My perspective: This is a very tough milestone in negotiations. In my own dealings – I have tried to be fair to the Founder/Entrepreneur at the same time be aware of my fiduciary responsibility towards the BVG investors. Since we are usually the first funding opportunity after seed round – a lot of entrepreneurs/founders are looking for a validation of their own idea/offering. In some way they almost feel that a lower valuation or an ‘Angel Valuation’ is a comment on the merit of their offering – which frankly it is not. I encourage the folks to come up with a range for their valuation numbers & not have a set/definite number. When questioned on the range/band of the valuation number they should be prepared to defend and share the metrics used. I do the same and sometimes the chasm between the numbers is too wide to build a bridge to cross, sometimes it is a mere footbridge.

3)     Fit :

Fit is about Compatibility and Chemistry between the teams and alignment on majority of the key strategic and operational milestones. Why is this so important? After passing screening phase –  the period from due diligence to deal terms is an intense 3-6 month period of daily interactions – whether it is via email/chat/Skype or in person meetings. How do we work together – if cannot gel and work as a team at this stage – It will be very difficult to maintain and unwind such a relationship stretching over the years irrespective of the success of the venture.

The Angel Perspective: The most important factor in our eyes – is there a fit ? Does the entrepreneur understand our motivations and work with us? More importantly can we work with the entrepreneur’s team? Is there an understanding of where we both come from? Can we both speak the same language as to the vision/strategy/execution – different dialects are welcome :). We appreciate confidence but don’t like cockiness. We deeply value rare skill sets but we don’t appreciate a superiority complex. We love passion but want you to be interested in all aspects of business. We admire belief in the product/offering but we want you to open your eyes around if there are better offerings. Most importantly are you willing to listen, able to execute and look at us as partners, if not then we are walking and will encourage you to walk too.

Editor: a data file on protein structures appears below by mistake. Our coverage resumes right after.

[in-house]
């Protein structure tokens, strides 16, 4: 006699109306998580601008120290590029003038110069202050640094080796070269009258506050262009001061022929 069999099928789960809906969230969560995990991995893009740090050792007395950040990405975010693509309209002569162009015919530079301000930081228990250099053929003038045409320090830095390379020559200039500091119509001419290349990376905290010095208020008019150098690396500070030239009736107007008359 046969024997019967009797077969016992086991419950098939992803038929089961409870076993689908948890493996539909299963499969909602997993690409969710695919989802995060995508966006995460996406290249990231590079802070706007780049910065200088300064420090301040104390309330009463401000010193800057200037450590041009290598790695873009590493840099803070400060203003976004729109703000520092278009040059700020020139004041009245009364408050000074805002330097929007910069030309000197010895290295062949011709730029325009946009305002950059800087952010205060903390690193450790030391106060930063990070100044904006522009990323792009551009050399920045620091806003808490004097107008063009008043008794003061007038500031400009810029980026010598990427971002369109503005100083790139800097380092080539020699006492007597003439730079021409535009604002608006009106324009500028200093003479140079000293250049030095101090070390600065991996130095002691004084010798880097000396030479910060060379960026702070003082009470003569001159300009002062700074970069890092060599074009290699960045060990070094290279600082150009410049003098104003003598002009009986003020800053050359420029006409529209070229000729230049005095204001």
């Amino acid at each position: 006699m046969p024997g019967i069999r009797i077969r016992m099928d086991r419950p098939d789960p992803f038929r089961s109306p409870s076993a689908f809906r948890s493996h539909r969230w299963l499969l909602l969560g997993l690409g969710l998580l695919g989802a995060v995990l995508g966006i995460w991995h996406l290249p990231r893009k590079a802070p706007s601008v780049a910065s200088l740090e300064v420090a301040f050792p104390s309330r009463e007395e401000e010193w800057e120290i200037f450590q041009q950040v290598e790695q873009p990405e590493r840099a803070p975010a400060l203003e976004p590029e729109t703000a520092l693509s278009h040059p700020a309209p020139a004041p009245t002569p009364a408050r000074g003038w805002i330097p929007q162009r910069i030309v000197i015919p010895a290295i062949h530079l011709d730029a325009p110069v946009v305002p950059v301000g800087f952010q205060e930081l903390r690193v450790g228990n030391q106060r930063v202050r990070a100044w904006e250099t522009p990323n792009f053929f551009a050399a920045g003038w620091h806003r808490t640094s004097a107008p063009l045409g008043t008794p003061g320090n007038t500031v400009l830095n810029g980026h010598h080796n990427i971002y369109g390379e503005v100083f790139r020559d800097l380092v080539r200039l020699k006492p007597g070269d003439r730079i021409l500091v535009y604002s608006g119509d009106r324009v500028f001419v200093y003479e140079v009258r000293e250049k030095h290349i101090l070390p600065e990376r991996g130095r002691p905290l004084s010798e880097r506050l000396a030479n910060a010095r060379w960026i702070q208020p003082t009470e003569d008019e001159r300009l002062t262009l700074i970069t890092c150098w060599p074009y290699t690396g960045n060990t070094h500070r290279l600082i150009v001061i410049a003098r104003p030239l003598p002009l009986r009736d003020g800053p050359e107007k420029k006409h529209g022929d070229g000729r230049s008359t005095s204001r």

The Entrepreneur Perspective: We are looking at you for funding and not tech/offering validation every second day. How does it matter to you that our office is in a building owned by my uncle and it is not papered? He is family and I am bootstrapping. Why are you questioning or challenging every statement we make…I came here looking for help not be interrogated. Yes, I want a salary – who is going to pay my bills? Why is it ok for you to call me/my team on weekends asking for last minute updated numbers? My team and I still own the company but it appears you are the new boss?  That is the reason I quit my old job and became an entrepreneur so that I can be my own boss. Why does every meeting lead to more work for me? Remember I got a business to run. We don’t think that you know more about my business than your team yet we have to defend the assumptions/projections?